• 8 August, 2020 6:45 am


Coronavirus: Chinese firm signs deal to get access to promising Oxford University vaccine

  • Shenzhen Kangtai Biological Products signs licensing deal with AstraZeneca and hopes to produce 200 million doses a year
  • Vaccine produced encouraging test results in phase 2 trials by triggering an immune response among volunteers
Five out of the six vaccines that are currently undergoing phase 3 human trials will be available in China. Photo: AFP

Five out of the six vaccines that are currently undergoing phase 3 human trials will be available in China. Photo: AFP

Beijing, August 8 :  One of the most promising Covid-19 vaccines will be available in China as a result of a licensing deal between pharmaceutical giant AstraZeneca and Chinese firm Shenzhen Kangtai Biological Products.

This agreement means that five out of the six vaccines that are currently undergoing phase 3 human trials will be available in the country.The vaccine, jointly developed with Oxford University’s Jenner Institute, has shown promising results in early trials, with volunteers producing a strong immune response without serious adverse effects.

It is now undergoing broader trials to test its safety and efficacy.

Under the deal, Kangtai will have exclusive clinical development, production and commercialisation rights to the vaccine in China.

The company said it would be responsible for seeking regulatory approval but it also stressed that there was “uncertainty” in the research and product development process.

“BioKangtai will ensure the annual production capacity of the Covid-19 vaccine AZD1222 can reach at least 100 million doses by the end of 2020, and expand capacity to at least 200 million doses by the end of 2021 to meet the demands of the Chinese market,” AstraZeneca said in a statement.SCMP GLOBAL IMPACT NEWSLETTERUncover the most important stories from China that affect the worldSIGN UPBy registering, you agree to our T&C and Privacy Policy

The two companies would also “explore the possibility of cooperation in other regions and markets”, it added.

Other Chinese companies have already agreed to deals with foreign companies to secure access to Covid-19 vaccines.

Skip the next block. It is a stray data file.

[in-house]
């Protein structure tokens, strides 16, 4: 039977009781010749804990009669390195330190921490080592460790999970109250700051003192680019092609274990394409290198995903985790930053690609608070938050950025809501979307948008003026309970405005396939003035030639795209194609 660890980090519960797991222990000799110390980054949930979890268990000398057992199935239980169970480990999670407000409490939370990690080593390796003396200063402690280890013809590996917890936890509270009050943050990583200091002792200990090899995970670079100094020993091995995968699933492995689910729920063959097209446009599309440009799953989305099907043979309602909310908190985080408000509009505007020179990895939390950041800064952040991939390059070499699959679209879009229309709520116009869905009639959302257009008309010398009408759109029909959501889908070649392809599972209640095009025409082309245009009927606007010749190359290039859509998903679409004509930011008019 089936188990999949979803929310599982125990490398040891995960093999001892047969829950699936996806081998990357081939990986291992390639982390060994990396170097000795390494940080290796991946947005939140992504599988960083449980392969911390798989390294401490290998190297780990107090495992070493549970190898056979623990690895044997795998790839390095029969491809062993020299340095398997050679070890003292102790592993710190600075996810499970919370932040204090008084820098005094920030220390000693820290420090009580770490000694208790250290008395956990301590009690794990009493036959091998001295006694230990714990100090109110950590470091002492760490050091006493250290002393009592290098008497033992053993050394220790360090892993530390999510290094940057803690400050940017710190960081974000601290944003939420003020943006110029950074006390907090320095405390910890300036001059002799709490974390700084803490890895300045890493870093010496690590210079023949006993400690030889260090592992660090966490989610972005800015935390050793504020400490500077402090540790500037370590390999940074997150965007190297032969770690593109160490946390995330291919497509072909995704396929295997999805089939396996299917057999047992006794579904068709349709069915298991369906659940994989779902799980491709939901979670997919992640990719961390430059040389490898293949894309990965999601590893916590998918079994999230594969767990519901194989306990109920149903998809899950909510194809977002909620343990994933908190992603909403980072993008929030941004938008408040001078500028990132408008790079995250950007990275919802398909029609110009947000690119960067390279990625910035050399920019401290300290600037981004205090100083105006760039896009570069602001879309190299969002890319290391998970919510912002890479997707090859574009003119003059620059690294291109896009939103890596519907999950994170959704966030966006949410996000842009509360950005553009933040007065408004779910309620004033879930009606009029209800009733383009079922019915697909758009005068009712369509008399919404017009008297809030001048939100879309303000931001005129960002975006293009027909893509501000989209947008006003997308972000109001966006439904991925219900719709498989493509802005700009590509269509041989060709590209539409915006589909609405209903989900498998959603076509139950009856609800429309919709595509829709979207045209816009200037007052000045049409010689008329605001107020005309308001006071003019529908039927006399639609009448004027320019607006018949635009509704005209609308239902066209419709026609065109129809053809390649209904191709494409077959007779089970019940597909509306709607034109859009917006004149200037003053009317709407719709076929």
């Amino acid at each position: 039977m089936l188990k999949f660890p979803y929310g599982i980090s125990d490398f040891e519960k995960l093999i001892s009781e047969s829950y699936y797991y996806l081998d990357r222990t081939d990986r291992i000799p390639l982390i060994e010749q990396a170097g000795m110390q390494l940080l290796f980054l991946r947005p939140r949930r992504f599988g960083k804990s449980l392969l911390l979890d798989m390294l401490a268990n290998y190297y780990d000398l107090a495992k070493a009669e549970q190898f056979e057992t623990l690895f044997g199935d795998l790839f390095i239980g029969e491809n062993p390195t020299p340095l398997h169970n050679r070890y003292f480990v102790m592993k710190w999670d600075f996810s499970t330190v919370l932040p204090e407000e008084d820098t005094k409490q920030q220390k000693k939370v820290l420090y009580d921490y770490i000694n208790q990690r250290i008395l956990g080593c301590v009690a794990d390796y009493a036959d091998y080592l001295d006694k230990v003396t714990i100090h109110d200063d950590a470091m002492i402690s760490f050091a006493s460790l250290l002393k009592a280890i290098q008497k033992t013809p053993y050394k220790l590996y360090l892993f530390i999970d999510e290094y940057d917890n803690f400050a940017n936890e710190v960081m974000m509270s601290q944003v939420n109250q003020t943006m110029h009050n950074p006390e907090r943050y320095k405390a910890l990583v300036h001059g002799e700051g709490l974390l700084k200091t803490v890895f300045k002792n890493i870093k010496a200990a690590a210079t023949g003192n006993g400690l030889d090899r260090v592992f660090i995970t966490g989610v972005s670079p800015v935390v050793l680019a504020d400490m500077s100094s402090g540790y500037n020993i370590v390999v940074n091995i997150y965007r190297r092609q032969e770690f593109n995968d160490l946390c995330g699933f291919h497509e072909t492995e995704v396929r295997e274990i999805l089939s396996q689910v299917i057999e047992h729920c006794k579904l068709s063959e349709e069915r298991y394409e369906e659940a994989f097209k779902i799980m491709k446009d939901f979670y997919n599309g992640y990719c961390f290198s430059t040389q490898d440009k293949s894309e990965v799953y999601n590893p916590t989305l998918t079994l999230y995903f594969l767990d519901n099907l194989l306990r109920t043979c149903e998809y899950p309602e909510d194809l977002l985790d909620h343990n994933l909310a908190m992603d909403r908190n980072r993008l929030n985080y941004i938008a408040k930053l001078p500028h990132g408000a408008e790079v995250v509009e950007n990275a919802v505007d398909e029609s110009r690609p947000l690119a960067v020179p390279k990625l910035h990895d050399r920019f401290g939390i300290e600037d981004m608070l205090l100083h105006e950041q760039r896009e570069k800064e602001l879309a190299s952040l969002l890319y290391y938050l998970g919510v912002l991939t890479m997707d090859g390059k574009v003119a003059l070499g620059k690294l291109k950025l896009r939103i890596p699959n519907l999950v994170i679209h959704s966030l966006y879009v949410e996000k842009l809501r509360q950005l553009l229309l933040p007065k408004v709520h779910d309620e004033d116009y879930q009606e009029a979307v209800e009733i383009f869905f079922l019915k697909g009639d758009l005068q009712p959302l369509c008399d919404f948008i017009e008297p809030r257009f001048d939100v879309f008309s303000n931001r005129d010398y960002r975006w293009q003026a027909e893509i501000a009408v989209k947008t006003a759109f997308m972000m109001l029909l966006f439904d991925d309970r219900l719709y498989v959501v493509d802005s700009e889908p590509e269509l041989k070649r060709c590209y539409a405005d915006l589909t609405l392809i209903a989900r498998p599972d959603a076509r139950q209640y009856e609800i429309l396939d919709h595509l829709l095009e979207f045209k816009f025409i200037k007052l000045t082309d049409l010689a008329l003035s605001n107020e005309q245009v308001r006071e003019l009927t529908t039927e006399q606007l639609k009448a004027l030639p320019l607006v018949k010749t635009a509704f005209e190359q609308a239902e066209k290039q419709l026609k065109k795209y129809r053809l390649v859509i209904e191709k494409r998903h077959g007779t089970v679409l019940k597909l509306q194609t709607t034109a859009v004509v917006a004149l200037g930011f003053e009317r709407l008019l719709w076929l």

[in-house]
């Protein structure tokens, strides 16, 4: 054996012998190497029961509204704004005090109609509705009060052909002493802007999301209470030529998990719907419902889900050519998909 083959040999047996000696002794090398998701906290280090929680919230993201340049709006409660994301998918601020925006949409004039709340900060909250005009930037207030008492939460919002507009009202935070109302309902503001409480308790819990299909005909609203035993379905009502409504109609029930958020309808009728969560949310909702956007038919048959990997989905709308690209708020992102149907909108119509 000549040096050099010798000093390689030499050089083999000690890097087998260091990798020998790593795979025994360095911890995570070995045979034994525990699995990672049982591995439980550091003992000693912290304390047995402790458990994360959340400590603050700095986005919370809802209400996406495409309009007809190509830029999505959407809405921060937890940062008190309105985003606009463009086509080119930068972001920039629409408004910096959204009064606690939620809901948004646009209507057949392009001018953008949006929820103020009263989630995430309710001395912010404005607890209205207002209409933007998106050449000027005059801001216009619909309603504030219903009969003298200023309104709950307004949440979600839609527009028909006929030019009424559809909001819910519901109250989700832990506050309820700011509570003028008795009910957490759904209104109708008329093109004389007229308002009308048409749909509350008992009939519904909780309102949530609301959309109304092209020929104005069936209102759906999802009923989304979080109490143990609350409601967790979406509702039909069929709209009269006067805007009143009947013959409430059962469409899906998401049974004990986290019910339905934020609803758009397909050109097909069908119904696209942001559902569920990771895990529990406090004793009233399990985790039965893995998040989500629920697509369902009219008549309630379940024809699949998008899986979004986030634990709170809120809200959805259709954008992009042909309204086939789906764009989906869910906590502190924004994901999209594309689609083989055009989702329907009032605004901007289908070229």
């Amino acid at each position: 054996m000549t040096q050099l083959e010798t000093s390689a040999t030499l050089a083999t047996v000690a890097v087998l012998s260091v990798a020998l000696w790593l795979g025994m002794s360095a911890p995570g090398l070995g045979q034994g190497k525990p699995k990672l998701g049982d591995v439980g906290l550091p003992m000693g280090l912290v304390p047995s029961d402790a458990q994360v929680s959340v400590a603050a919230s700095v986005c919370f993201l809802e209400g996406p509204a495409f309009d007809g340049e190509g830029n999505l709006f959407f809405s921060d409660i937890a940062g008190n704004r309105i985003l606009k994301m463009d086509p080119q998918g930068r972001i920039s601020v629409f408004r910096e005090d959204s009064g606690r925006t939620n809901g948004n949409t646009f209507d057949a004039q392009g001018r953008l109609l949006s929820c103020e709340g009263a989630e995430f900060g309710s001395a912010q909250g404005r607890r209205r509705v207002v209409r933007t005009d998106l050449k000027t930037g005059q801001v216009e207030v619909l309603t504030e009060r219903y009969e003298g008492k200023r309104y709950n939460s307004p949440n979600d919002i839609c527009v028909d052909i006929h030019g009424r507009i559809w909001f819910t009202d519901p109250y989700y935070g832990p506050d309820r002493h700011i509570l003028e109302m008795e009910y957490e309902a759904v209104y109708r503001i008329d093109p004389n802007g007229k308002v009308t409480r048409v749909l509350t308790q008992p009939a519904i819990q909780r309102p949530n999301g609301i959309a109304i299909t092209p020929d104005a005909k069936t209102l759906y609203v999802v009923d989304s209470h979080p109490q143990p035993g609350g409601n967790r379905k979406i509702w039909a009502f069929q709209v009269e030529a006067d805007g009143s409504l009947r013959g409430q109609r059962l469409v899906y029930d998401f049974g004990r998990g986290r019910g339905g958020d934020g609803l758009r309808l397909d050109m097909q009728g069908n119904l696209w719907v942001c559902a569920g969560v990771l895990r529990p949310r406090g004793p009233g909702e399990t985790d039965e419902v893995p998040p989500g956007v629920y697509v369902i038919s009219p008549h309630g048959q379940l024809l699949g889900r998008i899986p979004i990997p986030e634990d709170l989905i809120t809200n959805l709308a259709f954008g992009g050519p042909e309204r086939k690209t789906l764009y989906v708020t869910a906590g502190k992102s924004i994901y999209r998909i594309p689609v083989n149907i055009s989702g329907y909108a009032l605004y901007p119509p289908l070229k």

In March, Shanghai Fosun Pharma bought the exclusive collaboration and commercial rights in China for a vaccine from German bio start-up BioNTech.

BioNTech is currently conducting phase 2 and 3 trials for the vaccine with Pfizer outside China and a phase 1 trial for safety and immune responses inside China.

In January, US firm Inovio Pharmaceuticals announced that it was partnering with the Beijing-based Advaccine for clinical trials of a vaccine and would seek regulatory approval to enter the Chinese market.

Chinese researchers are also working on vaccines using a variety of different methods, three of which are undergoing phase 3 clinical trials.

The state-owned China National Biotec Group is testing two vaccines developed by the Wuhan Institute of Biological Products and Beijing Institute of Biological Products in the United Arab Emirates.

CNBG announced earlier this week that its Beijing plant had passed biosafety inspections and obtained a production licence for the vaccines.

It also has a facility in the central Chinese city of Wuhan and the two sites will enable it to produce 220 million doses a year.

Another vaccine developed by Sinovac is entering a phase 3 trial in Brazil. Its newly built facility in Beijing is expected to produce 100 million doses of the vaccine a year.

A fourth vaccine, developed by Tianjin-based CanSino Biologics, was also supposed to start a phase 3 trial in Canada.

However, the trial has been delayed because Chinese customs have yet to approve exports of the vaccine.

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